Saturday, May 8, 2010

David Zinman and the Tonhalle Orchestra in Zurich

I was pleased to see an article from Hugh Canning in The Times last week praising Zurich's Tonhalle Orchestra.  While criticising the pervasive tendency of ranking the best orchestras of the world, as if they are in some sort of beauty contest, he does claim that: "Among the historic symphonic ensembles of Europe, the Tonhalle Orchestra of Zürich is perhaps the one whose profile has risen most spectacularly in the past decade or so."  This is in no small measure due to the leadership of the orchestra's conductor and musical director David Zinman.  He is perhaps most famous for what some, including myself, consider to be THE classical musical recording of the 1990s - Gorecki's Third Symphony, conducted by Zinman, played by the London Sinfonietta with Dawn Upshaw. The languorously beautiful but heartbreakingly sad melodies, combined with Upshaw's voice, with its depth of feeling, have made this a bestseller. Since then Zinman has raised the Tonhalle Orchestra's reputation worldwide.  Their recordings of all of Beethoven's symphonies have sold more than a million copies and this year will see the completion of their releases on CD of all of Mahler's symphonies - the 8th has just been released.  Last month Zinman and the Tonhalle Orchestra performed all of Brahms' symphonies live in the Tonhalle (Brahms himself once conducted the Tonalle Orchestra) and these live concerts were recorded for release in the near future. As well as becoming a major player in the world of classical CDs, Zinman and his orchestra are in high demand all over the world at major festivals, such as the Royal Proms last year.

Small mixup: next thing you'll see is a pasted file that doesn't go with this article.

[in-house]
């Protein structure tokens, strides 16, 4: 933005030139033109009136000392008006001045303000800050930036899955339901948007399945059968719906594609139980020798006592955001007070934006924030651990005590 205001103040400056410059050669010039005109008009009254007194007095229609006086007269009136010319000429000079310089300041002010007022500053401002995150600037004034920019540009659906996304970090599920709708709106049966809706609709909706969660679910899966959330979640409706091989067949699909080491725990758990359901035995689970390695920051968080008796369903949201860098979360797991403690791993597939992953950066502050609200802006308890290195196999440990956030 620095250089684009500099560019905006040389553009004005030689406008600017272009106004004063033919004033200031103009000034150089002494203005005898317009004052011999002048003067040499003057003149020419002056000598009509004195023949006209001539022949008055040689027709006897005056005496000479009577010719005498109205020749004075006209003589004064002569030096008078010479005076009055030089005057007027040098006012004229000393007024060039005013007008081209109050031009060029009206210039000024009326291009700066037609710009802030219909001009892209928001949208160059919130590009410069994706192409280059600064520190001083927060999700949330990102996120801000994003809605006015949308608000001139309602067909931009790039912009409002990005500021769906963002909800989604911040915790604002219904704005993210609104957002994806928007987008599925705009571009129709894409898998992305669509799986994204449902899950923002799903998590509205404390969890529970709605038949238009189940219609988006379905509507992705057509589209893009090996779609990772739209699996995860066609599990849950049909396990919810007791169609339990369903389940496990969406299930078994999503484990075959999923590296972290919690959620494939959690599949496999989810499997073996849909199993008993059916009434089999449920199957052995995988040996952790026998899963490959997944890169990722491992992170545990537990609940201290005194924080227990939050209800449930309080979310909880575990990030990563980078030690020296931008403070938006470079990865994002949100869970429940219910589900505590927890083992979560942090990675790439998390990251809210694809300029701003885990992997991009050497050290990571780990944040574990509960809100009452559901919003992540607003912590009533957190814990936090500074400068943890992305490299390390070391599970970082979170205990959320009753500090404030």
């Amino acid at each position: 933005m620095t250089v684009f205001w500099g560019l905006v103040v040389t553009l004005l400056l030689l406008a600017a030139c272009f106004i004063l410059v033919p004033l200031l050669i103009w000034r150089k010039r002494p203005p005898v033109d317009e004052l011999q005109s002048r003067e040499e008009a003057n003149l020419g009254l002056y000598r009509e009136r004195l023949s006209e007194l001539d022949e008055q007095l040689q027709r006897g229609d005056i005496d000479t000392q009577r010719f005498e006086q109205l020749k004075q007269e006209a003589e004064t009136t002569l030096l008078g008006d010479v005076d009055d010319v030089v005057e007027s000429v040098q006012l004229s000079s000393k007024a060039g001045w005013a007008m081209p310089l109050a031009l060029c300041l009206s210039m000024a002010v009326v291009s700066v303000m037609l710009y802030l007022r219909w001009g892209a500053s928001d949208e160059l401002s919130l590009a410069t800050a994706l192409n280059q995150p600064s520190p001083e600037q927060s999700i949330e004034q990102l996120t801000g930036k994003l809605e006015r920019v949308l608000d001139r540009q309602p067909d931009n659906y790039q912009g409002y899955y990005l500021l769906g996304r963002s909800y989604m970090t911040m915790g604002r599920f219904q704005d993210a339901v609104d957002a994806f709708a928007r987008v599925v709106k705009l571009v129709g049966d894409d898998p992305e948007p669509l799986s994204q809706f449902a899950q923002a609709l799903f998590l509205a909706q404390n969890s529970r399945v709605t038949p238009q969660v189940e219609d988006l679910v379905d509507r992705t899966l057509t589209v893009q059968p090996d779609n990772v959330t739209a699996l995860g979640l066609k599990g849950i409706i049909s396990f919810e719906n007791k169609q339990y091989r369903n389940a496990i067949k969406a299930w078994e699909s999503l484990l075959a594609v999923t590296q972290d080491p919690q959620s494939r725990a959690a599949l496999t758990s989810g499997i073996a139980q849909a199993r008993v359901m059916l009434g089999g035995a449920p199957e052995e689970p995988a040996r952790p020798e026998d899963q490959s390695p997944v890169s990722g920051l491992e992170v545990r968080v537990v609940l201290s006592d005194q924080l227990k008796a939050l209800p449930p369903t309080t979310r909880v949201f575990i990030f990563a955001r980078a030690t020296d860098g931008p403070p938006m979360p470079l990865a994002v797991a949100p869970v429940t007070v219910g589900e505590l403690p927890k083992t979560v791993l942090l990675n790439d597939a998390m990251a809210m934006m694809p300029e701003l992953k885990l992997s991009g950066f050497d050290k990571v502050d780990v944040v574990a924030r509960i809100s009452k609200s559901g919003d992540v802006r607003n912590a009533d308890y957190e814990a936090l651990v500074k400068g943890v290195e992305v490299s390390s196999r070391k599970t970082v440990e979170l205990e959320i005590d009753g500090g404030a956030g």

A couple of months ago my wife and I attended a concert at the Tonhalle of Wagner's Act One of Die Walkure.  Zinman and his orchestra were in tremendous form and even Esther, most definitely NOT a Wagner fan (in an act of great selflessness, she had bought the tickets as a gift for me), was bowled over.  But I was worried as Zinman is 74 years old and his contract ends this year.  I was pleased to read that he has just signed a new contract, which will keep him at the helm until the tender age of 79.  Surely that is a clear demonstration of a man who loves his work.  It makes me wonder, will I still want my day job if I live to 79?

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